He called on the leadership of organised labour to continue to discharge its responsibilities in the interest of the country and its people adding that the government should continue to do its best to meet the yearnings of workers and other Nigerians through sustainable welfare programmes.
Atiku: workers are critical economic partners
Peoples Democratic Party (PDP) standard-bearer in the February 23 presidential election Atiku Abubakar has described workers and their unions as critical partners in the country’s economic development.
In his Workers’ Day message, Atiku said: “The labour and sweat of Nigerian workers constitute the engine and lubricants of our economic growth and national development.”
The former vice president praised unions for being dependable watchdogs that serve the people’s interest.
“Over the years, the various labour unions in Nigeria have played pivotal intermediary role between the government and the people and the most recent is the agitation for increased minimum wage of N30,000. I congratulate the labour unions in Nigeria for this feat and I believe that with the same kind of determination, it is possible to further improve the lot of the Nigerian worker.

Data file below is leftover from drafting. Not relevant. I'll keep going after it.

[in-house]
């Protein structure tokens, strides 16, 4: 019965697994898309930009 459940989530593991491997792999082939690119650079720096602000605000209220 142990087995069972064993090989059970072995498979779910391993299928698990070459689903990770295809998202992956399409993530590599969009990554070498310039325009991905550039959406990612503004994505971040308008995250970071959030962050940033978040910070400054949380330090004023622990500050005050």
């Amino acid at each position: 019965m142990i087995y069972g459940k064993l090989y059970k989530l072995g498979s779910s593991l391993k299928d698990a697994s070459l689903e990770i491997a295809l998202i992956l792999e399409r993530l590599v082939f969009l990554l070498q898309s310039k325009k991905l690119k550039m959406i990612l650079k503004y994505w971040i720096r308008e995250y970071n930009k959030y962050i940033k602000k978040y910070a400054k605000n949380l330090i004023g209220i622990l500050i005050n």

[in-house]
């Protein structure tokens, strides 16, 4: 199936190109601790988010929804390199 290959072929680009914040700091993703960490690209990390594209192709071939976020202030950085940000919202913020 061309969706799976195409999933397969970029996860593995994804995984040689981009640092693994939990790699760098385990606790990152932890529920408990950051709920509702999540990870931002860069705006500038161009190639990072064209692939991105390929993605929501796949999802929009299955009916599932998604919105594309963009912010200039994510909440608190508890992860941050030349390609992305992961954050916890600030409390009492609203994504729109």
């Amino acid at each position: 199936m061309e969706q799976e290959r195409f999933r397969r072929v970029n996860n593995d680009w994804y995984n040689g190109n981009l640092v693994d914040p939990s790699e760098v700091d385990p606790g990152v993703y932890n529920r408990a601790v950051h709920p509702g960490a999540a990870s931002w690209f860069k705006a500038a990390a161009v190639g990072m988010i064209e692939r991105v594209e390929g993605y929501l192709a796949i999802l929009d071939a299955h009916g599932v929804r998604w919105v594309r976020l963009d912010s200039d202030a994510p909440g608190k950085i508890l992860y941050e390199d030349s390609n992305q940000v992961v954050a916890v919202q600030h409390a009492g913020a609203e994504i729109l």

“With the efforts and creative energies of Nigerian workers, I believe that it is very possible to create economic buoyancy in Nigeria and redefine our destiny in the world as a centre of prosperity and refuse to be the capital of the world’s poor people.”
“I want to join several other well-wishers to celebrate with Nigerian workers on today’s Workers Day and also to assure the labour unions of an acknowledgement of their great sacrifices for the country,” Atiku said.
He urged workers to embrace peace, harmony and national unity in their engagements with their employers and governments at all levels.
Kalu seeks improved working conditions
Former Abia State Governor Orji Kalu praised workers for their contributions to nation building.